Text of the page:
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the Village is Blooming

Every morning Russell and I see something new to celebrate. Like the first daylilies, one of my favorites--I know, I know, I say that about all the flowers.

We get out early enough to watch the Whitney's staff get ready for the day.

It reminds me of this August 1955 New Yorker cover by Arthur Getz.

A poster of this image hung on the wall at the Gotham Writers' Workshop when I took classes there. I would sit and gaze at it. I was not distracted from the work at hand, I just enjoyed the quiet early morning moment.

Russell feels he does not have to be told this.

Later I walked by the Aids Memorial and saw this.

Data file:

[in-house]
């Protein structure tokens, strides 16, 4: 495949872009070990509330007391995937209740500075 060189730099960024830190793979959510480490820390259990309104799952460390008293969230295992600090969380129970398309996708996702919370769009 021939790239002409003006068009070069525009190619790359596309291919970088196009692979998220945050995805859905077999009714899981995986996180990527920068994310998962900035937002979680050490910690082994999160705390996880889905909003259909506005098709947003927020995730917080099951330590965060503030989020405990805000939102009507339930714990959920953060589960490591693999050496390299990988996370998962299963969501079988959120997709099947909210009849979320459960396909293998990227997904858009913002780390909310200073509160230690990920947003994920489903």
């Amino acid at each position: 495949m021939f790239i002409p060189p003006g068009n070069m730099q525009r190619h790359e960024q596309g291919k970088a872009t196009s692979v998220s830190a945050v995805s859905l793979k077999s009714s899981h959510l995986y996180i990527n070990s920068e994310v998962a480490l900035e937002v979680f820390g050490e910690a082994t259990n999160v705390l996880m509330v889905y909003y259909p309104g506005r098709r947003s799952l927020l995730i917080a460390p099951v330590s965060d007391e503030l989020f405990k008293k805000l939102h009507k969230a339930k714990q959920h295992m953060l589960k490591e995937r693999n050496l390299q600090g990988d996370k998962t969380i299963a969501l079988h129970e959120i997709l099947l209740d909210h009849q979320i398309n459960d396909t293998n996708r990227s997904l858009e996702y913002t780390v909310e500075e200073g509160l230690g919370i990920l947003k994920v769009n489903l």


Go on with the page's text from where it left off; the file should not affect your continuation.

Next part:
On the back of each photograph is the person's name and this sentence, "AIDS did not diminish their contribution for generations to come."

I thought, these are Precious Friends. Where did that phrase come from? A song by Holly Near, sung by Pete Seeger and Arlo Guthrie, with the lyric, "Just when I thought all was lost, you changed my mind..." And the last line, "And, when we sing another victory song, Precious Friend, you will be there."

Where else have I hear those words? Shakespeare?

Let me say Thank You now to the teacher who made me memorize those lines. Did I have any idea sixty or so years ago what it would mean to me to have them in my memory bank?

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